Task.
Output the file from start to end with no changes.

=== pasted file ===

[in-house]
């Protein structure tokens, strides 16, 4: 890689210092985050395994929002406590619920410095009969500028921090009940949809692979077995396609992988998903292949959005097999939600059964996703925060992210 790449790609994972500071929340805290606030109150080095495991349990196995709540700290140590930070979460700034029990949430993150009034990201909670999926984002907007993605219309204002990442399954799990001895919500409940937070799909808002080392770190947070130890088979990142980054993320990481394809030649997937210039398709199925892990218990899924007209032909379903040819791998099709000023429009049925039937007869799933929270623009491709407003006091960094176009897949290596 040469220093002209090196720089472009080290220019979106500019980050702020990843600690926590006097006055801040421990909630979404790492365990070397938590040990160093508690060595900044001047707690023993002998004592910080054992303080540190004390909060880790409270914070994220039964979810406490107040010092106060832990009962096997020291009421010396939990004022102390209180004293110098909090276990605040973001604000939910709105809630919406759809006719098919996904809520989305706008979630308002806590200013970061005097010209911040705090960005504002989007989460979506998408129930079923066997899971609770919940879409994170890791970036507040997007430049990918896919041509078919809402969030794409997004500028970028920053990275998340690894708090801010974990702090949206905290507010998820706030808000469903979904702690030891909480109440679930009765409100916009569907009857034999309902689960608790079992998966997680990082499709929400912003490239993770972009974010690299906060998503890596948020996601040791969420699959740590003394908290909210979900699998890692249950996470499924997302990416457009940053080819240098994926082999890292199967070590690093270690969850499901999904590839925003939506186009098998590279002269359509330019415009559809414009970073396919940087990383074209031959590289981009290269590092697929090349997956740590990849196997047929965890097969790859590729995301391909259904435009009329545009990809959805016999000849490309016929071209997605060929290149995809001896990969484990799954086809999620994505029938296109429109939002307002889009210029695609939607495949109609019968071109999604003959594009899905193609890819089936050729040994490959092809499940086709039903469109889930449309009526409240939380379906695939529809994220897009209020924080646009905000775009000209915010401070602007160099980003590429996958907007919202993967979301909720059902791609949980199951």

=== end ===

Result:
[in-house]
């Protein structure tokens, strides 16, 4: 890689210092985050395994929002406590619920410095009969500028921090009940949809692979077995396609992988998903292949959005097999939600059964996703925060992210 790449790609994972500071929340805290606030109150080095495991349990196995709540700290140590930070979460700034029990949430993150009034990201909670999926984002907007993605219309204002990442399954799990001895919500409940937070799909808002080392770190947070130890088979990142980054993320990481394809030649997937210039398709199925892990218990899924007209032909379903040819791998099709000023429009049925039937007869799933929270623009491709407003006091960094176009897949290596 040469220093002209090196720089472009080290220019979106500019980050702020990843600690926590006097006055801040421990909630979404790492365990070397938590040990160093508690060595900044001047707690023993002998004592910080054992303080540190004390909060880790409270914070994220039964979810406490107040010092106060832990009962096997020291009421010396939990004022102390209180004293110098909090276990605040973001604000939910709105809630919406759809006719098919996904809520989305706008979630308002806590200013970061005097010209911040705090960005504002989007989460979506998408129930079923066997899971609770919940879409994170890791970036507040997007430049990918896919041509078919809402969030794409997004500028970028920053990275998340690894708090801010974990702090949206905290507010998820706030808000469903979904702690030891909480109440679930009765409100916009569907009857034999309902689960608790079992998966997680990082499709929400912003490239993770972009974010690299906060998503890596948020996601040791969420699959740590003394908290909210979900699998890692249950996470499924997302990416457009940053080819240098994926082999890292199967070590690093270690969850499901999904590839925003939506186009098998590279002269359509330019415009559809414009970073396919940087990383074209031959590289981009290269590092697929090349997956740590990849196997047929965890097969790859590729995301391909259904435009009329545009990809959805016999000849490309016929071209997605060929290149995809001896990969484990799954086809999620994505029938296109429109939002307002889009210029695609939607495949109609019968071109999604003959594009899905193609890819089936050729040994490959092809499940086709039903469109889930449309009526409240939380379906695939529809994220897009209020924080646009905000775009000209915010401070602007160099980003590429996958907007919202993967979301909720059902791609949980199951």